I'm writing a fantasy story where I want to incorporate various pantheons of mythology, without having them actually belonging to any pantheon. Is that possible? I mean. I like the idea. But is it possible and would it work? Or should I create my own pantheon?

  • 5
    Without more to go on this is just an opinion question and might be closed. Since there is no right or wrong, and no one is stopping you, how would you go about answering this yourself?
    – wetcircuit
    Nov 14, 2021 at 17:27
  • Honestly. I have no idea. Because I've never done something like this before in terms of writing stories
    – Revan
    Nov 14, 2021 at 23:57
  • 5
    You mean like Thor and (not his brother) Loki in Avengers?
    – mcalex
    Nov 15, 2021 at 9:24
  • Or Thor (and Odin) in Douglas Adam's The Long Dark Tea-Time of the Soul?
    – jcaron
    Nov 16, 2021 at 1:08
  • In Norse Mythology, Loki is not Thor's brother. That's purely a Marvel thing
    – Revan
    Jan 11, 2022 at 19:51

5 Answers 5


There are existing book and TV series which do this. The issue is that generally a divine being makes sense within its Pantheon — in the Hercules TV show Aphrodite is Hercules's 1/2-sister (and acts like it), sister to Ares despite her distaste, and daughter of Zeus. Without that, she's just some random sexy airhead. Roger Zelazny (Lord of Light, Creatures of Light and Darkness) purposely used a single pantheon in each book to leverage the already known connections between the gods in them.

Existing books/TV branch out, but still try to have a reason. Xena Warrior Princess (a spin-off from Hercules) started with Greek gods but added Christian angels and devils — which reflected the real take-over of Christianity. It added Chinese Devas(?) as they went to China. Hercules dealt with Celtic gods because he went to England, where they lived. Jacqueline Carey's "Agent of Hel" series features the Norse underworld demigoddess Hel but in one book adds an underworld god from a different Pantheon as a surprise rival. The Dresden Files series has the Fairies (Oberon, etc...) as the primary divine beings, but adds the Celtic Fomor (which are at least geographically close to English Fairies). And then for a "heist" episode grabs the Greek god Hades (as someone known to have a super-tough treasure vault).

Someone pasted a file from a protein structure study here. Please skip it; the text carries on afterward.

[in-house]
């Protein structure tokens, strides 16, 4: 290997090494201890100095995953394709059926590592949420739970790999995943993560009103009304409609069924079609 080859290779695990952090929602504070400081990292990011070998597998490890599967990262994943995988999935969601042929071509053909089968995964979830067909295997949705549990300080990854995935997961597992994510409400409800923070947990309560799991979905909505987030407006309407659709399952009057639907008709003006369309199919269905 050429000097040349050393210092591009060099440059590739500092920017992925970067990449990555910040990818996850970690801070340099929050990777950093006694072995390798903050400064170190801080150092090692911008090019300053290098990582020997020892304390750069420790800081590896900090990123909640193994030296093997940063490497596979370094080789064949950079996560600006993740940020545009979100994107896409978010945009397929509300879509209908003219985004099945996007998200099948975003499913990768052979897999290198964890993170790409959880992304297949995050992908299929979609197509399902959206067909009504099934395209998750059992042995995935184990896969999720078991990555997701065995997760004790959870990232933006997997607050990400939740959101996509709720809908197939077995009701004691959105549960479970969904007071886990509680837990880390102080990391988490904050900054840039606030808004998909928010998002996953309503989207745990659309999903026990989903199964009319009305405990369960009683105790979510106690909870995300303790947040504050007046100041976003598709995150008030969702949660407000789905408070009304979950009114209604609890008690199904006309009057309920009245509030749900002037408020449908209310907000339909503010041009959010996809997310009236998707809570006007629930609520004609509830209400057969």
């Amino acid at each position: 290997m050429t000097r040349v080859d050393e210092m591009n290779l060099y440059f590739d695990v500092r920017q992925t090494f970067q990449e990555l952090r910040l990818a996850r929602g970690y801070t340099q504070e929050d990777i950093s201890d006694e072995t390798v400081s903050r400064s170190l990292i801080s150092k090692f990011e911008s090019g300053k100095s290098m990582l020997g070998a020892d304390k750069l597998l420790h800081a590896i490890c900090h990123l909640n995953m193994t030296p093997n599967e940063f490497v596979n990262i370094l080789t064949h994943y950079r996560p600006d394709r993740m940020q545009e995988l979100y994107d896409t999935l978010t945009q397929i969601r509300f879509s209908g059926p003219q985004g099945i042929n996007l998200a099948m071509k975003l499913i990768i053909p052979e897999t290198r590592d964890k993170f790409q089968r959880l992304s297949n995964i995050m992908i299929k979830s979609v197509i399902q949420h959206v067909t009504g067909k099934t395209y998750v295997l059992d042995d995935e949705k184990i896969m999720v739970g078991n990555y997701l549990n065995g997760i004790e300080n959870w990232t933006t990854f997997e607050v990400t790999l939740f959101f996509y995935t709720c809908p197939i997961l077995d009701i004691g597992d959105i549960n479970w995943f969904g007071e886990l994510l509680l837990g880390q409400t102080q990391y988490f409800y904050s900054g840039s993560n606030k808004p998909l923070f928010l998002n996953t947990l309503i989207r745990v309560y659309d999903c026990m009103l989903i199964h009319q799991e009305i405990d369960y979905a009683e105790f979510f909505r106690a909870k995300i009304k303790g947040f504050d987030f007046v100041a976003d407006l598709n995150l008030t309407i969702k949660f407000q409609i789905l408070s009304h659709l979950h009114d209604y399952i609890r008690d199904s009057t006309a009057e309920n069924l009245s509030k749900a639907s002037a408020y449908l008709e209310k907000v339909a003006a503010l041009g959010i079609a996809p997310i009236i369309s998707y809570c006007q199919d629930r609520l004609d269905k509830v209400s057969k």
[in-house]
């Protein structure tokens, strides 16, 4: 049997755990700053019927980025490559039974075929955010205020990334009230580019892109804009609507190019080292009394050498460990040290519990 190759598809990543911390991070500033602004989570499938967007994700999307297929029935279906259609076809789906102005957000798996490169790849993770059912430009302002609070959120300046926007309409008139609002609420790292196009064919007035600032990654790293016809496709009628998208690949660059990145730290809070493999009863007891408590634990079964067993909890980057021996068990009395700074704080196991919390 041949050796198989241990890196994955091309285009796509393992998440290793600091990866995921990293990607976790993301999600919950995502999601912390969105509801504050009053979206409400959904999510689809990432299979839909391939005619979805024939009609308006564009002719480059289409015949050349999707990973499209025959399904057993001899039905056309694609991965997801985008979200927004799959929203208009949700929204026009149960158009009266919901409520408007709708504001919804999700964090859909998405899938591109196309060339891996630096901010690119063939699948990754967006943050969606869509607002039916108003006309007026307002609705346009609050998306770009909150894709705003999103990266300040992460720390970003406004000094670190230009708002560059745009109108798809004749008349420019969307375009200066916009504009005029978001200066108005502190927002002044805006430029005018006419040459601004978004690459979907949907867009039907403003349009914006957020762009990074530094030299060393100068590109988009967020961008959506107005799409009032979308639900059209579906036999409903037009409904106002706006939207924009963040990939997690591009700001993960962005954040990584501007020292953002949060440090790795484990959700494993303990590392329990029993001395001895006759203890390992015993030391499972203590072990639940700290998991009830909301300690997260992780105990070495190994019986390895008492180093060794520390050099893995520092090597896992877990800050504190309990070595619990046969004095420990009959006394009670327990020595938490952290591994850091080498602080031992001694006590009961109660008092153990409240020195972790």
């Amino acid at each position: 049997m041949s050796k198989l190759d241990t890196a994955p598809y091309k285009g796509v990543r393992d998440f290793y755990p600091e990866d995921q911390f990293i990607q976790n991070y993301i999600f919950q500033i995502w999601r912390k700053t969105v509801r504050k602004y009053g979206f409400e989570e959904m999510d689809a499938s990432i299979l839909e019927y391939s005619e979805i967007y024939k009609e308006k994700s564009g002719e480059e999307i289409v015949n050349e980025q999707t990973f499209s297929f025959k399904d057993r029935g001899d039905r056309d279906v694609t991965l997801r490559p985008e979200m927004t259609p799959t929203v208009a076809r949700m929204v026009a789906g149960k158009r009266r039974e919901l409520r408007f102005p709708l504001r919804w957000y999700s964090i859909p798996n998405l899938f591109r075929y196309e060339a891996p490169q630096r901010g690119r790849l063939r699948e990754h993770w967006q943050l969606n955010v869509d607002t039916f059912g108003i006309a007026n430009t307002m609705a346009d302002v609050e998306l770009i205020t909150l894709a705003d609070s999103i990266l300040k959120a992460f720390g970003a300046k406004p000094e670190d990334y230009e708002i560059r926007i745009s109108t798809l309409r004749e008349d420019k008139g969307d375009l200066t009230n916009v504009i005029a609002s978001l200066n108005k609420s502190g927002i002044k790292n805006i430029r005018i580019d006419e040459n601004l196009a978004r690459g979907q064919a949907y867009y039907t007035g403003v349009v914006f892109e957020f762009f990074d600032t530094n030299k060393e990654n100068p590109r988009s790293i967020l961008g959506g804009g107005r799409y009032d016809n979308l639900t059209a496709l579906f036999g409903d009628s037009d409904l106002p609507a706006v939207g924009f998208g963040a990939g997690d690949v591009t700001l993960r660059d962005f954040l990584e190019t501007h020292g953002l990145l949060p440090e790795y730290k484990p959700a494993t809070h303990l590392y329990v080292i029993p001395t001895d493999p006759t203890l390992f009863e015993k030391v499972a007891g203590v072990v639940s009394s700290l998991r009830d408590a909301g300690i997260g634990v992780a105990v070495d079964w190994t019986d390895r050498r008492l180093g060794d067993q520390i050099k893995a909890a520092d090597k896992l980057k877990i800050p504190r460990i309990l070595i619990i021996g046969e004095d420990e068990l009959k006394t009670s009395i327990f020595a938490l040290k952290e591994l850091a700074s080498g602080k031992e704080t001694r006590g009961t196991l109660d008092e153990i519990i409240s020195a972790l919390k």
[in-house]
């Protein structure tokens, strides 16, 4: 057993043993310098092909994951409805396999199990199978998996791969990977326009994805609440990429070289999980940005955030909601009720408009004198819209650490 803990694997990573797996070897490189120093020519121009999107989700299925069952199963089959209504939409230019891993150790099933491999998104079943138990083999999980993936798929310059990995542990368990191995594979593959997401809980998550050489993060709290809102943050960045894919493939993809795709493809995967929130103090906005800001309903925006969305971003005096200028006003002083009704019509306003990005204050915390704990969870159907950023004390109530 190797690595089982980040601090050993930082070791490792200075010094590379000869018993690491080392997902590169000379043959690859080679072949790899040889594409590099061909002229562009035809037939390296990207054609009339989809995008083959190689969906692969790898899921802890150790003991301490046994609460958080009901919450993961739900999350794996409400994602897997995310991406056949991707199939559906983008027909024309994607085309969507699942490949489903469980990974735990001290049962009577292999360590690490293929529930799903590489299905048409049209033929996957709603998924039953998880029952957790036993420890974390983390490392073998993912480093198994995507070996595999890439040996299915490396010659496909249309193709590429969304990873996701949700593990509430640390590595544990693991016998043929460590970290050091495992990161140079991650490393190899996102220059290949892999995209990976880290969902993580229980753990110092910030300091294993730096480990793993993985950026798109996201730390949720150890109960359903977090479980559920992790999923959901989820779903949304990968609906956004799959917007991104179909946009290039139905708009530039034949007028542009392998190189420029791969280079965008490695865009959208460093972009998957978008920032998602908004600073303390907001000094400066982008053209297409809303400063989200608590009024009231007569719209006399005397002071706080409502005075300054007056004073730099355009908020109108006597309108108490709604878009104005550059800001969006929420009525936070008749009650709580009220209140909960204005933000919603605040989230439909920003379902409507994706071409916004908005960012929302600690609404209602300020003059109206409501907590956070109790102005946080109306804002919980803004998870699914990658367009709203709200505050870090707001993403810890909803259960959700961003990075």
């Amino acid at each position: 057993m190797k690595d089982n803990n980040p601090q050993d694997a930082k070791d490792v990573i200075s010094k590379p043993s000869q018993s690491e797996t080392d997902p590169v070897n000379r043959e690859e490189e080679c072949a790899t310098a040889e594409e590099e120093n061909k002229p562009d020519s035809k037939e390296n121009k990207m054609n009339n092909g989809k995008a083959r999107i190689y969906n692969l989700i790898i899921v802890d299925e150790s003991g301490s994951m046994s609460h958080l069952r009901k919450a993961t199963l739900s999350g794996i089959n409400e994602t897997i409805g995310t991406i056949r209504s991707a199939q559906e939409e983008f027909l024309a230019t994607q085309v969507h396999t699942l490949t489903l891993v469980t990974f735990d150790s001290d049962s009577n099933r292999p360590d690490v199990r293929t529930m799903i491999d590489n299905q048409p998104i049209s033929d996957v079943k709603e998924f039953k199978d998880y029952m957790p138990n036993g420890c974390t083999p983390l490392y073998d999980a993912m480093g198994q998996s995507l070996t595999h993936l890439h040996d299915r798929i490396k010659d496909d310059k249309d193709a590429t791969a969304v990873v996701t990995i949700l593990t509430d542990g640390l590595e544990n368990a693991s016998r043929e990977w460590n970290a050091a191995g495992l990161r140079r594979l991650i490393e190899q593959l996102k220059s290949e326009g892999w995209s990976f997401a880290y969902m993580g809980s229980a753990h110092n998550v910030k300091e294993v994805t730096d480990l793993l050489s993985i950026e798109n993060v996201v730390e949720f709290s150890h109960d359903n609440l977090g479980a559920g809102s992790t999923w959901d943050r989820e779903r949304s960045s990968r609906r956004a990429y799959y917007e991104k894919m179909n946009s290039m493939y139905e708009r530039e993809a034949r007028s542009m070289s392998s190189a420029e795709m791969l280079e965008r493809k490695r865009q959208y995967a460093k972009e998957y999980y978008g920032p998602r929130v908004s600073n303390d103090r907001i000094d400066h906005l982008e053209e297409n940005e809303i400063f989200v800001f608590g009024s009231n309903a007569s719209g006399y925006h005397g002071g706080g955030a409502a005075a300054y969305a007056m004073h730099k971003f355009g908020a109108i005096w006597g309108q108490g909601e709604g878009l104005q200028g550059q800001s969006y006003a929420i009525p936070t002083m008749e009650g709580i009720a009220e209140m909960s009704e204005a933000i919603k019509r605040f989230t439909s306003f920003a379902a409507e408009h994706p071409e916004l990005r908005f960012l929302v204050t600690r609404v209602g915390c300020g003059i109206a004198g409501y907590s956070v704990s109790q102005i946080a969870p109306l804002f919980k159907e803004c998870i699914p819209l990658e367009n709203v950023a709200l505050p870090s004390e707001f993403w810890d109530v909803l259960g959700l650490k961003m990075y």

Then you've got Neil Gaiman's Sandman graphic novels as a counter-example. He had his own Pantheon of divine beings and could have borrowed Mars, Persephone and so on, but since he wanted a new Pantheon, he invented his own, with their own personalities and relationships. Then with Anansi boys he goes back to Zelany's style of just 1 complete Pantheon.

Going from all of that, it seems like using "real" gods but not keeping them as a pantheon (even a modified one) is pointless — if an important character is Odin from Norse myth but there's no Asgard or Loki or Thor, people will wonder why the heck he's here all alone. I'd feel cheated when you never explain how the real Odin got from Earth to your planet. "Old man 1-eyed Zeke who has 2 pet vultures and can call lightning" will fit in better in your new group (and be recognized as "oh, a guy like Odin").

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    American Gods features a mix of pantheons, and that's kind of a core plot point. And Lord of Light also has major characters from at least three different religions. You do, however, have a point in that the gods and other mythological characters in those books generally do come with at least some references to their original mythological context, although the amount and nature of such context varies a lot. Nov 15, 2021 at 11:42
  • @IlmariKaronen a multitheon perhaps (as in multitheon is to pantheon as multiverse is to universe). Or maybe a better word already exists
    – Chris H
    Nov 15, 2021 at 12:47
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    Lord of Light involved both the Hindu pantheon and Buddhism and the Budda, as well as folklore from other parts of India (The Rakashs). Indeed the title character, AKA Sam, played the Buddha although another character is stated to be the "real" Buddha. It worked but would not be easy to imitate. Nov 16, 2021 at 2:54
  • @IlmariKaronen I see Norse as primary in American Gods, but I was remembering the Bast stuff as a different book -- so, yeah AG is more of a mash-up. But "old world gods brought to America w/immigrants" is still better than OP's "random gods on alien planet". Think I'll delete than one. Nov 16, 2021 at 9:01
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    @DavidSiegel: Then there's also Nirriti / Renfrew, who's a bit of an oddball character too, being a zealous Christian and strongly opposed to this whole "let's pretend we're Hindu gods" thing, but nonetheless referred to (by others, at least) by a name from Hindu mythology that approximately fits his role in the story. Nov 16, 2021 at 13:15